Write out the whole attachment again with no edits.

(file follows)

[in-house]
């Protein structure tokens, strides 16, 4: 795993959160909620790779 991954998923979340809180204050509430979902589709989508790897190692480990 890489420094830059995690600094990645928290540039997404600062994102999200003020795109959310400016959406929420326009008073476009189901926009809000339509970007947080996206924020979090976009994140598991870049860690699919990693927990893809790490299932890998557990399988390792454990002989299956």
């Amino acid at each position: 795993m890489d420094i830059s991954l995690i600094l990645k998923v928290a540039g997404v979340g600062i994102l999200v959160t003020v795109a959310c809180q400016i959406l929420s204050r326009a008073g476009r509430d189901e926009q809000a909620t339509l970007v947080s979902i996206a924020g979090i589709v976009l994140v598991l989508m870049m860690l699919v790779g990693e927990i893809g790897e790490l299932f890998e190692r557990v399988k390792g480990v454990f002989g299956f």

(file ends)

[in-house]
């Protein structure tokens, strides 16, 4: 795993959160909620790779 991954998923979340809180204050509430979902589709989508790897190692480990 890489420094830059995690600094990645928290540039997404600062994102999200003020795109959310400016959406929420326009008073476009189901926009809000339509970007947080996206924020979090976009994140598991870049860690699919990693927990893809790490299932890998557990399988390792454990002989299956």
């Amino acid at each position: 795993m890489d420094i830059s991954l995690i600094l990645k998923v928290a540039g997404v979340g600062i994102l999200v959160t003020v795109a959310c809180q400016i959406l929420s204050r326009a008073g476009r509430d189901e926009q809000a909620t339509l970007v947080s979902i996206a924020g979090i589709v976009l994140v598991l989508m870049m860690l699919v790779g990693e927990i893809g790897e790490l299932f890998e190692r557990v399988k390792g480990v454990f002989g299956f």